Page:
- Accelerated Approval: The Accelerated approval process began in 1992 to allow promising therapies for serious or life-threatening conditions to come to market more quickly. This method uses a "surrogate endpoint" that predicts a reasonable clinical benefit of the drug. However, standard endpoints must still be proven after a drug is approved under post-marketing clinical trials to prove it's benefit. If further post-marketing studies fail to verify the predicted clinical outcome, FDA may withdraw approval.
Drugs that may be the first available treatment for an illness or with a significant benefit over existing drugs may receive a special designation:
- Fast Track: Drugs that treat serious medical condition and fill unmet medical needs may receive fast-track designation based on positive human or animal data. This FDA process, requested by the manufacturer, can get new drugs to patients who need them more quickly.
- Breakthrough Therapy: Preliminary clinical research demonstrates that a drug candidate for a serious condition may provide substantial improvement over available therapy. A drug designated for Breakthrough Therapy is also eligible for the Fast Track process. The sponsor must request this designation from the FDA.
- Priority Review: During Priority Review, the FDA takes action on a new drug application within six months, compared to 10 months under standard review. These drugs receive higher priority because they can significantly improve the treatment, diagnosis, or prevention of serious conditions.
FDA Advisory Board
A group of independent physicians and other clinicians, called an FDA Advisory Board, meets to discuss the NDA with the FDA reviewers and manufacturer of the product. These meetings often take one or two days. After the meeting, the Advisory Board will make a recommendation for approval, or not, to the FDA, usually through a vote. The FDA often follows the advice of the Board, but is not obligated to do so. This advisory team includes physicians, pharmacists, chemists, pharmacologists, statisticians, and even patient representatives.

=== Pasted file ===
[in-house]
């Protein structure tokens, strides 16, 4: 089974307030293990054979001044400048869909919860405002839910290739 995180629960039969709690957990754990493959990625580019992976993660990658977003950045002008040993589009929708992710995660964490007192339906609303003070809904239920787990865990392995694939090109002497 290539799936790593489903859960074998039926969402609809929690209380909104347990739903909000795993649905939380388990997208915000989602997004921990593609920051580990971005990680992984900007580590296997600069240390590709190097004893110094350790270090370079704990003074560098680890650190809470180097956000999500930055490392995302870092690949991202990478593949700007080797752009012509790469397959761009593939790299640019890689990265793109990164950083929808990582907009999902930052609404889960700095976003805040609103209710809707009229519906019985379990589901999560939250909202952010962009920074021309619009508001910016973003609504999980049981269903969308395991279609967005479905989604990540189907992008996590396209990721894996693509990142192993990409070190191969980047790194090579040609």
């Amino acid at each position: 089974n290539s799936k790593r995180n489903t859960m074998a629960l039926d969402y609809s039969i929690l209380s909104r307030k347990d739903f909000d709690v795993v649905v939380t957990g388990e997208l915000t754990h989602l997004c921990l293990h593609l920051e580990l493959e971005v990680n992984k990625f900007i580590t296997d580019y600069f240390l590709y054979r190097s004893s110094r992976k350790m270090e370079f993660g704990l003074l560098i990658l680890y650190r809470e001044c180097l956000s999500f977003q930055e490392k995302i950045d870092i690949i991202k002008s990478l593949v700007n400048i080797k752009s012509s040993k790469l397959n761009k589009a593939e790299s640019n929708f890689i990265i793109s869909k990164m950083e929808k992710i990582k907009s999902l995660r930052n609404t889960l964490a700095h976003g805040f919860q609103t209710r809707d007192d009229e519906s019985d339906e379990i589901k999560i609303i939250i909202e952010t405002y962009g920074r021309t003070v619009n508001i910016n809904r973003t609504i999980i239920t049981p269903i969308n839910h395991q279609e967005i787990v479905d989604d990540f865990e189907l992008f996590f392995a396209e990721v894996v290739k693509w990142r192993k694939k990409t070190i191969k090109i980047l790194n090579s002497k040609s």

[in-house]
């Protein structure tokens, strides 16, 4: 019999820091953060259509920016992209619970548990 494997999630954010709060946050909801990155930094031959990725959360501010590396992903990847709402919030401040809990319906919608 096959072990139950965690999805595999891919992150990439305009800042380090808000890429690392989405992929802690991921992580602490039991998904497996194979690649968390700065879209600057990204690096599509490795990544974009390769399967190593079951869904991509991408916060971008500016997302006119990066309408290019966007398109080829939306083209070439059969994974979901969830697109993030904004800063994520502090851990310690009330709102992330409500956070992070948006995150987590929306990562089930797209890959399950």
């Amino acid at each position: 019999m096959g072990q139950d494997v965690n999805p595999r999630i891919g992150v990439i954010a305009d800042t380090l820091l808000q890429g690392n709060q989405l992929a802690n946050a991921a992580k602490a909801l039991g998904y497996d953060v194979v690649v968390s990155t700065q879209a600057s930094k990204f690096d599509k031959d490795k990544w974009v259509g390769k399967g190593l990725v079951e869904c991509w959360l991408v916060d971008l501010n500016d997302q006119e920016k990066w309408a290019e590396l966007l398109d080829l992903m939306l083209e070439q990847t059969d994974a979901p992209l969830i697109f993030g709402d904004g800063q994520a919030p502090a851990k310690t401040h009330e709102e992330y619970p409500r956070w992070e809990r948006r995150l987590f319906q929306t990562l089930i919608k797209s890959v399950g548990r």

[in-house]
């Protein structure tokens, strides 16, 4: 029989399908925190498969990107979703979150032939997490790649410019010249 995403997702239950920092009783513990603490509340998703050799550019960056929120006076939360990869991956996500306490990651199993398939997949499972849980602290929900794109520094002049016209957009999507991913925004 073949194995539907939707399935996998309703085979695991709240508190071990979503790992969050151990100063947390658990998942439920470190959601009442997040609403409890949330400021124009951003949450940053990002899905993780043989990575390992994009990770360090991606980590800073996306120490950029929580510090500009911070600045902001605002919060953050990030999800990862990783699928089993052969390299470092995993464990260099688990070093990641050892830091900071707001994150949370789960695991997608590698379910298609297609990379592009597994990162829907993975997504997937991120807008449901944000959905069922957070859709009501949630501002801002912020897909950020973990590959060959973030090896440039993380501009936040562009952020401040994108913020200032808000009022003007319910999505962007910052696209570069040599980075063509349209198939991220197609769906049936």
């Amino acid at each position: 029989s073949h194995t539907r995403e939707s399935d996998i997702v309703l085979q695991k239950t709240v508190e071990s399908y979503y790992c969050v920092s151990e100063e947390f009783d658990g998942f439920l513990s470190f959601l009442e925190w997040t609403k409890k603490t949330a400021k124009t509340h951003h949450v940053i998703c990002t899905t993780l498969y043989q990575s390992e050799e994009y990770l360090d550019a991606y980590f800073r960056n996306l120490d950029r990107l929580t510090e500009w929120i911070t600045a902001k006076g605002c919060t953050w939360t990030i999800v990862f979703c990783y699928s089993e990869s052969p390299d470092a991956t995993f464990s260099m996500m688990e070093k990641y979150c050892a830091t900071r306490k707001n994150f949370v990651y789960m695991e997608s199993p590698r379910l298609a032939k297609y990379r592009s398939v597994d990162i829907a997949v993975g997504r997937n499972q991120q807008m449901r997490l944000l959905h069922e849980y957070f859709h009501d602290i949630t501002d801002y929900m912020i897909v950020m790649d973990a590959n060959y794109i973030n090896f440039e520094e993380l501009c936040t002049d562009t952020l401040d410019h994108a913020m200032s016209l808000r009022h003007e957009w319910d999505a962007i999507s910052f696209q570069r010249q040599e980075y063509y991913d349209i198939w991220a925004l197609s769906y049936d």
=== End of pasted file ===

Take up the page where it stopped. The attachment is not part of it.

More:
Final Drug Approval
After final approval, the drug becomes available for physicians to prescribe. However, drugs may not come to the market immediately because of patents disputes, manufacturing issues, or controlled substance designation from the DEA. Pricing is usually revealed after approval, but the FDA does not consider drug pricing or economics as part of the FDA approval process. This is in contrast to many other countries that do consider the economic impact of new drugs in their society.
MedWatch: At this stage, the drug company will continue to report cases of adverse reactions and other clinical data to the FDA. Patients and healthcare providers can also report side effects or other concerns through the MedWatch Program run by the FDA. When a new risk of a drug is identified, the FDA will update the product label to inform everyone. MedWatch can be access online or at 1-800-FDA-1088. See up-to-date FDA MedWatch Alerts here.
Phase 4 post-marketing studies may take place in groups of patients who are using the drug in a real-world setting. These studies may identify additional uses, long-term effectiveness, and previously undetected side effects. Rare side effects that occur in fewer than 1 in 5,000 patients are unlikely to be seen in Phase 1 to 3 studies before approval, but groups of patients this large are not usually studied. These rare side effects are more likely to be found when large numbers of patients use a drug after it has been approved and marketed.
- DiMasi J et al. Innovation in the pharmaceutical industry: New estimates of R&D costs. Journal of Health Economics. 2016:47;20-33. https://doi.org/10.1016/j.jhealeco.2016.01.012
- Suvarna V. Phase IV of Drug Development. Perspect Clin Res. 2010;1(2):57–60. PMID: 21829783.
- Development & Approval Process - Drugs. US Food and Drug Administration (FDA). Accessed April 13, 2020 at https://www.fda.gov/drugs/development-approval-process-drugs